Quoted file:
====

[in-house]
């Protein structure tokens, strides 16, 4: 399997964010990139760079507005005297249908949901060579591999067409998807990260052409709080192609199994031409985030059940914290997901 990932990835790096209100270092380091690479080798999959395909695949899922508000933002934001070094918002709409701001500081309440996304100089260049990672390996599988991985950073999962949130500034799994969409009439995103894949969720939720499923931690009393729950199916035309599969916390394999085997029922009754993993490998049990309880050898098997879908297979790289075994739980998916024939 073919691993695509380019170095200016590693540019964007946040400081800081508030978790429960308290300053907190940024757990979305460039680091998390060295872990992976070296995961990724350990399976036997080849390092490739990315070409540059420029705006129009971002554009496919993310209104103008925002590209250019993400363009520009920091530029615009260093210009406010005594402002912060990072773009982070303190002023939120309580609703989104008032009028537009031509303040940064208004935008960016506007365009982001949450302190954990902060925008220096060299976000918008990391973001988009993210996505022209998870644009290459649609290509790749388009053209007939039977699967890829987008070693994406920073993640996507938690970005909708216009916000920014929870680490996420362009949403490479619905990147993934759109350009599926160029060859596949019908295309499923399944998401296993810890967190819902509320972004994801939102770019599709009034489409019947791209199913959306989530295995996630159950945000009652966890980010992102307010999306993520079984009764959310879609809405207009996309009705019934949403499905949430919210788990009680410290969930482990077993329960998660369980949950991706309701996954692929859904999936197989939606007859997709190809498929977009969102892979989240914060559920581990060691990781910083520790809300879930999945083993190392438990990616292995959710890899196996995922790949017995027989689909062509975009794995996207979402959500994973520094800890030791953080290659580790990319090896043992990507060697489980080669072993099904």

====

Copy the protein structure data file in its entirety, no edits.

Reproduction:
[in-house]
């Protein structure tokens, strides 16, 4: 399997964010990139760079507005005297249908949901060579591999067409998807990260052409709080192609199994031409985030059940914290997901 990932990835790096209100270092380091690479080798999959395909695949899922508000933002934001070094918002709409701001500081309440996304100089260049990672390996599988991985950073999962949130500034799994969409009439995103894949969720939720499923931690009393729950199916035309599969916390394999085997029922009754993993490998049990309880050898098997879908297979790289075994739980998916024939 073919691993695509380019170095200016590693540019964007946040400081800081508030978790429960308290300053907190940024757990979305460039680091998390060295872990992976070296995961990724350990399976036997080849390092490739990315070409540059420029705006129009971002554009496919993310209104103008925002590209250019993400363009520009920091530029615009260093210009406010005594402002912060990072773009982070303190002023939120309580609703989104008032009028537009031509303040940064208004935008960016506007365009982001949450302190954990902060925008220096060299976000918008990391973001988009993210996505022209998870644009290459649609290509790749388009053209007939039977699967890829987008070693994406920073993640996507938690970005909708216009916000920014929870680490996420362009949403490479619905990147993934759109350009599926160029060859596949019908295309499923399944998401296993810890967190819902509320972004994801939102770019599709009034489409019947791209199913959306989530295995996630159950945000009652966890980010992102307010999306993520079984009764959310879609809405207009996309009705019934949403499905949430919210788990009680410290969930482990077993329960998660369980949950991706309701996954692929859904999936197989939606007859997709190809498929977009969102892979989240914060559920581990060691990781910083520790809300879930999945083993190392438990990616292995959710890899196996995922790949017995027989689909062509975009794995996207979402959500994973520094800890030791953080290659580790990319090896043992990507060697489980080669072993099904």